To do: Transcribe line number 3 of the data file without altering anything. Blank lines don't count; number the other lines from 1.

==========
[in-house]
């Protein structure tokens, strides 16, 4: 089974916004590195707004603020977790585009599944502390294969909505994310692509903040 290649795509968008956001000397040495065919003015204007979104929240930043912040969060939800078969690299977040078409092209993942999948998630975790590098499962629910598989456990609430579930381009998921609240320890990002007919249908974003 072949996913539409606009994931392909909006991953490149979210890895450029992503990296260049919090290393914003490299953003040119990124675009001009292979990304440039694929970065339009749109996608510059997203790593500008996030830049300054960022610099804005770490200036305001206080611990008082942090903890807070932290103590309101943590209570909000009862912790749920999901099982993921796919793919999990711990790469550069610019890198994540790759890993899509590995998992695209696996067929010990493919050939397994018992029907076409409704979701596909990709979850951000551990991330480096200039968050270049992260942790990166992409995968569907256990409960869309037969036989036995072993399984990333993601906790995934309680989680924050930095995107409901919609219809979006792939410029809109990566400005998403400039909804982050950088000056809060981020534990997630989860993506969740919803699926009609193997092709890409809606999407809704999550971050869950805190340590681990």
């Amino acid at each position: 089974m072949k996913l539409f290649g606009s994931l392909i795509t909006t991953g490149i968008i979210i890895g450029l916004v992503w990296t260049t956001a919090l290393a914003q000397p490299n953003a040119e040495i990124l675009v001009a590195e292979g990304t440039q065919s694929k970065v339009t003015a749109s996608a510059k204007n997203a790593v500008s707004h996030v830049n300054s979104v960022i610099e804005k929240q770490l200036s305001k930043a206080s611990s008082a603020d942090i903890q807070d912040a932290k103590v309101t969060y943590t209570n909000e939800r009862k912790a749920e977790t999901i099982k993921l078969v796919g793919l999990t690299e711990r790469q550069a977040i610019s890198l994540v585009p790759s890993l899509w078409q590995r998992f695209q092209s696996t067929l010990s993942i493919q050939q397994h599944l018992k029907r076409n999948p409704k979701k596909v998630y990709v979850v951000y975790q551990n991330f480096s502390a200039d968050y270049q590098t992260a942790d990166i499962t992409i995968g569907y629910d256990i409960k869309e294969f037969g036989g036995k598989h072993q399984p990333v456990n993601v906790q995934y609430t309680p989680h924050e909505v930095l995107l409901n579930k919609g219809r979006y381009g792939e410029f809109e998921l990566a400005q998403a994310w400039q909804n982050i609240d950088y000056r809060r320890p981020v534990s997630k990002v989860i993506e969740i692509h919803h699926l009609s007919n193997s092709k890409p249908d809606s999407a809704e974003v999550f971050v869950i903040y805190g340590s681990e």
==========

């Amino acid at each position: 089974m072949k996913l539409f290649g606009s994931l392909i795509t909006t991953g490149i968008i979210i890895g450029l916004v992503w990296t260049t956001a919090l290393a914003q000397p490299n953003a040119e040495i990124l675009v001009a590195e292979g990304t440039q065919s694929k970065v339009t003015a749109s996608a510059k204007n997203a790593v500008s707004h996030v830049n300054s979104v960022i610099e804005k929240q770490l200036s305001k930043a206080s611990s008082a603020d942090i903890q807070d912040a932290k103590v309101t969060y943590t209570n909000e939800r009862k912790a749920e977790t999901i099982k993921l078969v796919g793919l999990t690299e711990r790469q550069a977040i610019s890198l994540v585009p790759s890993l899509w078409q590995r998992f695209q092209s696996t067929l010990s993942i493919q050939q397994h599944l018992k029907r076409n999948p409704k979701k596909v998630y990709v979850v951000y975790q551990n991330f480096s502390a200039d968050y270049q590098t992260a942790d990166i499962t992409i995968g569907y629910d256990i409960k869309e294969f037969g036989g036995k598989h072993q399984p990333v456990n993601v906790q995934y609430t309680p989680h924050e909505v930095l995107l409901n579930k919609g219809r979006y381009g792939e410029f809109e998921l990566a400005q998403a994310w400039q909804n982050i609240d950088y000056r809060r320890p981020v534990s997630k990002v989860i993506e969740i692509h919803h699926l009609s007919n193997s092709k890409p249908d809606s999407a809704e974003v999550f971050v869950i903040y805190g340590s681990e």